The issue now is Google's decision to censor search results on its Chinese site. In an interview with Reuters (vectored via CNet, Sergey Brin acknowledges that the decision will be criticized, but "eventually I came to the conclusion that more information is better, even if it is not as full as we would like to see."

Anders Bylund of Ars compares the decision to Google's earlier rejection of the US Department of Justice's subpoena for search records, calling out the "hypocrisy" of standing up to one government but caving to another. The difference here, according to critics, is that China is a great untapped market, and playing nice with the Chinese government will yield a higher profit for the company than would caving to the DoJ.

We're taking Google's side on this one. Chinese users are already restricted by their government's firewall. Opening a dedicated site in China, even one that acquiesces to the government's demands, guarantees access to some information and keeps users from having to do all their searches on the down-low. Refusing to open the site because "Information Wants To Be Free!" does nothing for the Chinese.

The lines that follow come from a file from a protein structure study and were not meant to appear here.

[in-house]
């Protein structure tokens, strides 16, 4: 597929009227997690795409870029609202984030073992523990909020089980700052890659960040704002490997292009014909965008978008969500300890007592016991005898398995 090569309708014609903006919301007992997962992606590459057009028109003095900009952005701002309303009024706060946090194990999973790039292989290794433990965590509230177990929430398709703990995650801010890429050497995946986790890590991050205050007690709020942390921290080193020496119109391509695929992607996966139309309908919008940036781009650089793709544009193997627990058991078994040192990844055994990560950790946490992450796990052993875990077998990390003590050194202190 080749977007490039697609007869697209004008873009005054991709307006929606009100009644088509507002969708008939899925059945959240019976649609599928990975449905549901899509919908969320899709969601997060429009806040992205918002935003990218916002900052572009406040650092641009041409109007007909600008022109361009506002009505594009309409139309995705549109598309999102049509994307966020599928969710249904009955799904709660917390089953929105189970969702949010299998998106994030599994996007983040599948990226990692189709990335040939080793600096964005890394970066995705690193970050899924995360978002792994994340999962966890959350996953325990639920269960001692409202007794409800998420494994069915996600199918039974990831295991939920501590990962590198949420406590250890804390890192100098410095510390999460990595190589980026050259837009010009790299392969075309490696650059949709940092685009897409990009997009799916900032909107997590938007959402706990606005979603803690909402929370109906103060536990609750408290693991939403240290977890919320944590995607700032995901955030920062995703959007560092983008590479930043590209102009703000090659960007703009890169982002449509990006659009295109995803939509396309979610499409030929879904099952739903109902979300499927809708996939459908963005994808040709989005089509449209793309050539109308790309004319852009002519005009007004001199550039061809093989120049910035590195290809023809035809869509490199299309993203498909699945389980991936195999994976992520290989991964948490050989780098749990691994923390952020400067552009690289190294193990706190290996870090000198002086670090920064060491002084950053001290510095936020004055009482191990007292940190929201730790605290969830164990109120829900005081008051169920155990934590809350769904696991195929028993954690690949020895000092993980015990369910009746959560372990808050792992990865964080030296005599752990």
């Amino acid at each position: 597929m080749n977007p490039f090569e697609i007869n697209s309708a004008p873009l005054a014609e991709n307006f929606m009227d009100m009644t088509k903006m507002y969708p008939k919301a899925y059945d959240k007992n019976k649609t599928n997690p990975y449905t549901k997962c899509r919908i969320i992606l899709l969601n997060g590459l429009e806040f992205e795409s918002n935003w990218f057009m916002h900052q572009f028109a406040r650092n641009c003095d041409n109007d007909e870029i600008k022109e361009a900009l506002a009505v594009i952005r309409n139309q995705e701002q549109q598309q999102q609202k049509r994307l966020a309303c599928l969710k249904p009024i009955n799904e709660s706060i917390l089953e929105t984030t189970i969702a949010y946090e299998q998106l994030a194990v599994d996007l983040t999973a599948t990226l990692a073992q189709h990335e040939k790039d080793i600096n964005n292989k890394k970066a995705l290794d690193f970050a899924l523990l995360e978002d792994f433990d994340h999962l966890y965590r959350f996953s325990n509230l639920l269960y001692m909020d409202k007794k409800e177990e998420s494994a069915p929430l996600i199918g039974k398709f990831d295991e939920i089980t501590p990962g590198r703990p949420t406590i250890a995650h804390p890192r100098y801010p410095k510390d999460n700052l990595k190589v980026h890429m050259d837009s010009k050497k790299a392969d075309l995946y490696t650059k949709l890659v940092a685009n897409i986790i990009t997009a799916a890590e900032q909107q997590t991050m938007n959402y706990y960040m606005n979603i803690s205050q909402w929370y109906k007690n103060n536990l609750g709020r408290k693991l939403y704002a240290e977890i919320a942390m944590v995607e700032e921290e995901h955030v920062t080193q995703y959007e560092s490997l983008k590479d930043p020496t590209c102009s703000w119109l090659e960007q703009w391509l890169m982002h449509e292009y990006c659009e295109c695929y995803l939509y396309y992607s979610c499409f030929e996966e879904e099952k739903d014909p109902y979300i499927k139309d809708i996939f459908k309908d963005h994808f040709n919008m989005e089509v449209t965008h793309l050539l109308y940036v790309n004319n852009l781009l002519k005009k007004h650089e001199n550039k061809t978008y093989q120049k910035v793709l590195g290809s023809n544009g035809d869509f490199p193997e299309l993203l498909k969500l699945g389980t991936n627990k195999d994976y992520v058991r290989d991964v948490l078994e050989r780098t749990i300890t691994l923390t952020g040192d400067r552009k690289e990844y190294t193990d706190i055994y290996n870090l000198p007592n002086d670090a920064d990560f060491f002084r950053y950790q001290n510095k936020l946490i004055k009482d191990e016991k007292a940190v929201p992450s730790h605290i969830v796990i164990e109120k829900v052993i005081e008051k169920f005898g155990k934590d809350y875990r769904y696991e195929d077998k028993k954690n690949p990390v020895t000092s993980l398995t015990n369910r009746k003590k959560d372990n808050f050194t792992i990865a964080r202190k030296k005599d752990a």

People like to paint a picture of the company as Champions of Truth and Defenders of the Common Man, when the reality is a lot more practical: it's a business, one that exists to make money and give people access to information. It turns out that the two aren't always mutually exclusive, and the company ends up doing good more often than not.

Google's not the superhero who's going to fly into China and stick it to the Red Menace. It's just a company that has made billions and billions of dollars by doing things well and looking out for its customers. And that's even more impressive.

Photo of the Chinese Golden Dragon Acrobats from their promotional site at Art Fegan Entertainment, taken by photographer Loli Kantor